I mention Tiro in the above paragraph, and in that character lies the book’s main weakness. It is a small flaw, one that barely merits pointing out, but I shall still mention it. Tiro, or Marcus Tullius Tiro as he became known after being freed by his master, is a real, historical character. Little is known of his origins, but what is known is that he was (among) the first to ever record a session of the Roman senate in shorthand and that this shorthand system, which was invented by him, gives us many useful words that survive to this day, most notably the ever-popular “etc.” In the book Tiro functions as the narrator, writing down the life history of Marcus Tullius Cicero many years after his death (history tells us that Tiro lived to a ripe age of 99 and died 39 years after his former master). And here lies my principal problem with the book (there is one other one, also connected to Tiro, but I’ll let that slip): our narrator, busily scribbling away at his former master’s biography before he himself croaks of old age, is a bit too intent on pointing out to us that he is writing this many years after the actual events have taken place. A few mentions less of “here my notes record” or “now I myself am old and feeble”, “if only he had known what I know today” etc., would have done the book a great service. Tiro seems to strive above all to destroy our immersion with his constant comments.

Don’t think that the book is bad now, it’s still plenty good. I just was annoyed by Tiro to a certain degree. I also think it gets better as the book progresses.

Back to the book:

Lustrum is, as I already knew, Latin for… well… a whorehouse. What I didn’t know is that is also means “a period of four years”. The book, as you may have guessed, easily accounts for both meanings of the title, and we see a lot more of Cicero than just what happened to him during the twelve months of his consulship.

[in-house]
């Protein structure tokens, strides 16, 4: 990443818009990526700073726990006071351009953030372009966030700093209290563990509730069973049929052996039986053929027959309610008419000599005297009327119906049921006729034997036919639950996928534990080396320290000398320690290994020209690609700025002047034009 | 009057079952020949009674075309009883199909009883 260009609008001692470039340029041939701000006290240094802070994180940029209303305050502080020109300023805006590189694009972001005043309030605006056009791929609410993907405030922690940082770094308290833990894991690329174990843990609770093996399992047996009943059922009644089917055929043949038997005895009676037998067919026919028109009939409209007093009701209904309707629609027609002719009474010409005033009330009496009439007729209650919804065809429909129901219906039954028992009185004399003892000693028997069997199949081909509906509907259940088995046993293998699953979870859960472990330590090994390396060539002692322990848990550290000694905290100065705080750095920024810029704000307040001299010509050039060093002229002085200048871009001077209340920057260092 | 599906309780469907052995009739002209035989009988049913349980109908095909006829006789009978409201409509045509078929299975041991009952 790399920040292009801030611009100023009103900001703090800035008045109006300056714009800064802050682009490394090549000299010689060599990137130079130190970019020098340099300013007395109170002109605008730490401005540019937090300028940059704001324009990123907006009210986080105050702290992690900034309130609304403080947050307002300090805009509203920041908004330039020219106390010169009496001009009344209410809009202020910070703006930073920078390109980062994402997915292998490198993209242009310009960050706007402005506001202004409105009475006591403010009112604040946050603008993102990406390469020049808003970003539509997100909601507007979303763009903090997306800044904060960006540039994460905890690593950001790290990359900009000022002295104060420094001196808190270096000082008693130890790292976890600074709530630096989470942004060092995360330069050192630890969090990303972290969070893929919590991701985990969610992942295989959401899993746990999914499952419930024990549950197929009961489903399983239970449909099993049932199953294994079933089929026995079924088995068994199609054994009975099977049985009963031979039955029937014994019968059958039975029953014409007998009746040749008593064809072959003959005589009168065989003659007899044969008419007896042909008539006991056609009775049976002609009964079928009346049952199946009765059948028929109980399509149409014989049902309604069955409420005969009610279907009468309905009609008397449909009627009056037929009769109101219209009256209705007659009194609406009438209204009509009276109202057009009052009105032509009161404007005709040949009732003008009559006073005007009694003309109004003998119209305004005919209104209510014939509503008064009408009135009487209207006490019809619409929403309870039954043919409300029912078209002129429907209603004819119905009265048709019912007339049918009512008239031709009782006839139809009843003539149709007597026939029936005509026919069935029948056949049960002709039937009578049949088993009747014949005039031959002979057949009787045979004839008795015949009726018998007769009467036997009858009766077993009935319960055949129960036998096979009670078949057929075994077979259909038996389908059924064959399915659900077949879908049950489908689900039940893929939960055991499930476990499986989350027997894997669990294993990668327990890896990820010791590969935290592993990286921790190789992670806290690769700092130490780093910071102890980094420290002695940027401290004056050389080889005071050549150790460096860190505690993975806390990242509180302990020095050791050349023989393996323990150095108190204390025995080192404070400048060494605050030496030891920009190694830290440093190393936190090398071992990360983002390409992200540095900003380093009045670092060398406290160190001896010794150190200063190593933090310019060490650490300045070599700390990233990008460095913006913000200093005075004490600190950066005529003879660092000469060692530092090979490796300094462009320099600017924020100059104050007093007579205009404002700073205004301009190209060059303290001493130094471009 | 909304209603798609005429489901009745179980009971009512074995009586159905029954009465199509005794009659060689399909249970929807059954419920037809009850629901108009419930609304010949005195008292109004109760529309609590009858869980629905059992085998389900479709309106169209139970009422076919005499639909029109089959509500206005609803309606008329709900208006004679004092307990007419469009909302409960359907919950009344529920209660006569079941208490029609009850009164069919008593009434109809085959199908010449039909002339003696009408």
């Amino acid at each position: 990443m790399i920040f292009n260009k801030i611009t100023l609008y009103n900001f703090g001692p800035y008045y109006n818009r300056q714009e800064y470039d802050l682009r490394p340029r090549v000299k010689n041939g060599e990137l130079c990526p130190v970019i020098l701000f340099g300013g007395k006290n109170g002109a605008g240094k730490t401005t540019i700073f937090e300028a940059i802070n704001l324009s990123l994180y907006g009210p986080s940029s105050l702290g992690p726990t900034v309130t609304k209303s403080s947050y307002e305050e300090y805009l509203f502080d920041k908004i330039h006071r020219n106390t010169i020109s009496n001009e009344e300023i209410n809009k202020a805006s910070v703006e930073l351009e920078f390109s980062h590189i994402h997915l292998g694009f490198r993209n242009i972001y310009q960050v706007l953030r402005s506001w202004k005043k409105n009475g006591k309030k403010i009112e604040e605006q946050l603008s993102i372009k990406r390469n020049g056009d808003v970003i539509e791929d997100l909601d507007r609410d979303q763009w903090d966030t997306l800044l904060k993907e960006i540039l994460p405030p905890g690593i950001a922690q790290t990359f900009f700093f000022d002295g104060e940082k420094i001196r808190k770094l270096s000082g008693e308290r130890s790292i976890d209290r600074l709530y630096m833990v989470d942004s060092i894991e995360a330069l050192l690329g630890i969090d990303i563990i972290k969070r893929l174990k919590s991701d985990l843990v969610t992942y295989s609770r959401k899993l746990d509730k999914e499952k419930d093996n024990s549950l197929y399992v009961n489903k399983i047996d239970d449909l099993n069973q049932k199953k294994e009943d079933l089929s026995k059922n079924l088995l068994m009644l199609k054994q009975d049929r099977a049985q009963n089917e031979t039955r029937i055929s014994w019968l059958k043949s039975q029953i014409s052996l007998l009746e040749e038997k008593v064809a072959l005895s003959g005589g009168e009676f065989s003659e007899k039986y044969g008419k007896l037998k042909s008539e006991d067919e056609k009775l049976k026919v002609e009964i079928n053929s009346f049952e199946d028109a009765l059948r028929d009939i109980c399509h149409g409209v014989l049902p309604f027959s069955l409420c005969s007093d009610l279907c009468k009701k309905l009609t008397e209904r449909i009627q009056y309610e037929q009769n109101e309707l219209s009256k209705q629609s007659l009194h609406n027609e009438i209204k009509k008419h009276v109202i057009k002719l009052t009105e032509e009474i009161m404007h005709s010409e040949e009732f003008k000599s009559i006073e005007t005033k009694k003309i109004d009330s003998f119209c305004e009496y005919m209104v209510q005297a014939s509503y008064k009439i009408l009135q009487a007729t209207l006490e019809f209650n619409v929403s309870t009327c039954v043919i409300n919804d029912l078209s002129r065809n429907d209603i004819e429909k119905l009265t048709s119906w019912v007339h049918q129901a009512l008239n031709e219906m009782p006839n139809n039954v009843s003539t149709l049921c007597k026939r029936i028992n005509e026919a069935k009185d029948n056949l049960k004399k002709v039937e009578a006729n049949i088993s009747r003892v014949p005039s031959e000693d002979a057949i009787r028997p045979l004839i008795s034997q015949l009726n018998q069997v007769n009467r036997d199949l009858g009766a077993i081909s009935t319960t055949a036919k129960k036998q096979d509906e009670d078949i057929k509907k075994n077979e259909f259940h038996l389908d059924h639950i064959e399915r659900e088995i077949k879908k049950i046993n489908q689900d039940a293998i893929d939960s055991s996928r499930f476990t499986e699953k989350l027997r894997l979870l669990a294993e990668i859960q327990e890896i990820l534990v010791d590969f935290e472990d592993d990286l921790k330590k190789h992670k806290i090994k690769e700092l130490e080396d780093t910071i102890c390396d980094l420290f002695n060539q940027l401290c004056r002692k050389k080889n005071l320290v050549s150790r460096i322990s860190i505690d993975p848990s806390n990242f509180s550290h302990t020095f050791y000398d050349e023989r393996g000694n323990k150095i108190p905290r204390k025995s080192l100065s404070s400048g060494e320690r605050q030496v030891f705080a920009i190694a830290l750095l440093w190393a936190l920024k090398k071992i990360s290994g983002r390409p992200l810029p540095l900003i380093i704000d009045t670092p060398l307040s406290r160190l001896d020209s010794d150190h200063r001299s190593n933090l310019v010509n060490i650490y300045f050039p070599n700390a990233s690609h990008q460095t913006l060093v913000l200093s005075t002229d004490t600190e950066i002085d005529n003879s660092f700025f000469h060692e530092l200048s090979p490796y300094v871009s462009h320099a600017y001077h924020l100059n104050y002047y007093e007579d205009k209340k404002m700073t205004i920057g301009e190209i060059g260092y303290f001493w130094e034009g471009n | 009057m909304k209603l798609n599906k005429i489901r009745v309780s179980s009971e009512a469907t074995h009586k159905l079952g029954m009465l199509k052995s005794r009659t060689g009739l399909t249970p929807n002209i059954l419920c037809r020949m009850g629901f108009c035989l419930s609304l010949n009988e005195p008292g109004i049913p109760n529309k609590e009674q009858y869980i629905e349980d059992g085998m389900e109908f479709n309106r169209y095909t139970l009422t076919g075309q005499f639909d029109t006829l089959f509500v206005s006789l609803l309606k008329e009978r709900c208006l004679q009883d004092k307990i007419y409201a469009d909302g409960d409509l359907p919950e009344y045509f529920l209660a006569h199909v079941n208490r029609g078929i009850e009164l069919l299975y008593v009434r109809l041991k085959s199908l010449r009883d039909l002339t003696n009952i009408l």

Although the second part of the book suffers from certain structural issues (which are almost unavoidable since Cicero was, politically speaking, on a decaying orbit after his consulship and is thus demoted from active schemer to passive watcher), the book still manages to go out with  a bang. A bang that left me wishing that Robert Harris would hurry up and write the last part of his Cicero trilogy as quickly as possible.

Lustrum is to a large degree based on the actual historical events and Harris claims that he has taken excerpts from actual speeches by Cicero and his contemporaries as often as possible. I have no reason to doubt him. The book feels authentic and for anyone who shares my passion for Rome and her people it will be a joy to read. I can only recommend the book, but bear in mind that the enjoyment will be all the greater if you also read Imperium, with which Lustrum forms an almost seamless unit.

Search Engine Term Of The Week (Episode 3)

Today:

f

Robert Pattinson with a naked beauty